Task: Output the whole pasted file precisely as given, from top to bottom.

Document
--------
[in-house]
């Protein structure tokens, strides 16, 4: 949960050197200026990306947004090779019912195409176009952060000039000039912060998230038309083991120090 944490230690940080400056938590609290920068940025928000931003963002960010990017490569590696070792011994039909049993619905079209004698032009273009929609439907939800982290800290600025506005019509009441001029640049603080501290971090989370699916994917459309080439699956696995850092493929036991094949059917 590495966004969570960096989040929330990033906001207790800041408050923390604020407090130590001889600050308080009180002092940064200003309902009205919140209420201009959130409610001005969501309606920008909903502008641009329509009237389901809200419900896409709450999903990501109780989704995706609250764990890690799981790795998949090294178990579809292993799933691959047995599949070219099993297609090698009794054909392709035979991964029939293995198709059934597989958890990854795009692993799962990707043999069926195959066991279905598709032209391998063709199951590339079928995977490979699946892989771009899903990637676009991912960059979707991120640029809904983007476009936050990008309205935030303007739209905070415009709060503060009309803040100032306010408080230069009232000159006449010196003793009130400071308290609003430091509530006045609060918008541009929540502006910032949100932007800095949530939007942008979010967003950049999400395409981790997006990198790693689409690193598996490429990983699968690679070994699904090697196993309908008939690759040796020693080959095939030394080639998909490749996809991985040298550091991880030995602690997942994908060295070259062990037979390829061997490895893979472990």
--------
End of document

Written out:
[in-house]
């Protein structure tokens, strides 16, 4: 949960050197200026990306947004090779019912195409176009952060000039000039912060998230038309083991120090 944490230690940080400056938590609290920068940025928000931003963002960010990017490569590696070792011994039909049993619905079209004698032009273009929609439907939800982290800290600025506005019509009441001029640049603080501290971090989370699916994917459309080439699956696995850092493929036991094949059917 590495966004969570960096989040929330990033906001207790800041408050923390604020407090130590001889600050308080009180002092940064200003309902009205919140209420201009959130409610001005969501309606920008909903502008641009329509009237389901809200419900896409709450999903990501109780989704995706609250764990890690799981790795998949090294178990579809292993799933691959047995599949070219099993297609090698009794054909392709035979991964029939293995198709059934597989958890990854795009692993799962990707043999069926195959066991279905598709032209391998063709199951590339079928995977490979699946892989771009899903990637676009991912960059979707991120640029809904983007476009936050990008309205935030303007739209905070415009709060503060009309803040100032306010408080230069009232000159006449010196003793009130400071308290609003430091509530006045609060918008541009929540502006910032949100932007800095949530939007942008979010967003950049999400395409981790997006990198790693689409690193598996490429990983699968690679070994699904090697196993309908008939690759040796020693080959095939030394080639998909490749996809991985040298550091991880030995602690997942994908060295070259062990037979390829061997490895893979472990």